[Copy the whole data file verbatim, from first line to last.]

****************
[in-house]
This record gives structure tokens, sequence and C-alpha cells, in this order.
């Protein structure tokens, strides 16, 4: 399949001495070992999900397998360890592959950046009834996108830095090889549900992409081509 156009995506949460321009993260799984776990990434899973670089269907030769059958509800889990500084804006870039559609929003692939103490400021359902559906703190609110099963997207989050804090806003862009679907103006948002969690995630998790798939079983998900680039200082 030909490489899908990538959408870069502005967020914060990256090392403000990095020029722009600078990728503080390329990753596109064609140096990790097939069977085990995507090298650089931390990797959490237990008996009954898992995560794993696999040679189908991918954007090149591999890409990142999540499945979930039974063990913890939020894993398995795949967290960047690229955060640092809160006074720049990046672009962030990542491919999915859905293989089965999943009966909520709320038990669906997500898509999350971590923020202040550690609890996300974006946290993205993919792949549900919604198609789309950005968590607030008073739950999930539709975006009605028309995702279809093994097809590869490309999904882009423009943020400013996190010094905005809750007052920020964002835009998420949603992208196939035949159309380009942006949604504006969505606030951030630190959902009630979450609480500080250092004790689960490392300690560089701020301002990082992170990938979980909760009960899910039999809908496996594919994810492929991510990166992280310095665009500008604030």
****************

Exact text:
[in-house]
This record gives structure tokens, sequence and C-alpha cells, in this order.
């Protein structure tokens, strides 16, 4: 399949001495070992999900397998360890592959950046009834996108830095090889549900992409081509 156009995506949460321009993260799984776990990434899973670089269907030769059958509800889990500084804006870039559609929003692939103490400021359902559906703190609110099963997207989050804090806003862009679907103006948002969690995630998790798939079983998900680039200082 030909490489899908990538959408870069502005967020914060990256090392403000990095020029722009600078990728503080390329990753596109064609140096990790097939069977085990995507090298650089931390990797959490237990008996009954898992995560794993696999040679189908991918954007090149591999890409990142999540499945979930039974063990913890939020894993398995795949967290960047690229955060640092809160006074720049990046672009962030990542491919999915859905293989089965999943009966909520709320038990669906997500898509999350971590923020202040550690609890996300974006946290993205993919792949549900919604198609789309950005968590607030008073739950999930539709975006009605028309995702279809093994097809590869490309999904882009423009943020400013996190010094905005809750007052920020964002835009998420949603992208196939035949159309380009942006949604504006969505606030951030630190959902009630979450609480500080250092004790689960490392300690560089701020301002990082992170990938979980909760009960899910039999809908496996594919994810492929991510990166992280310095665009500008604030």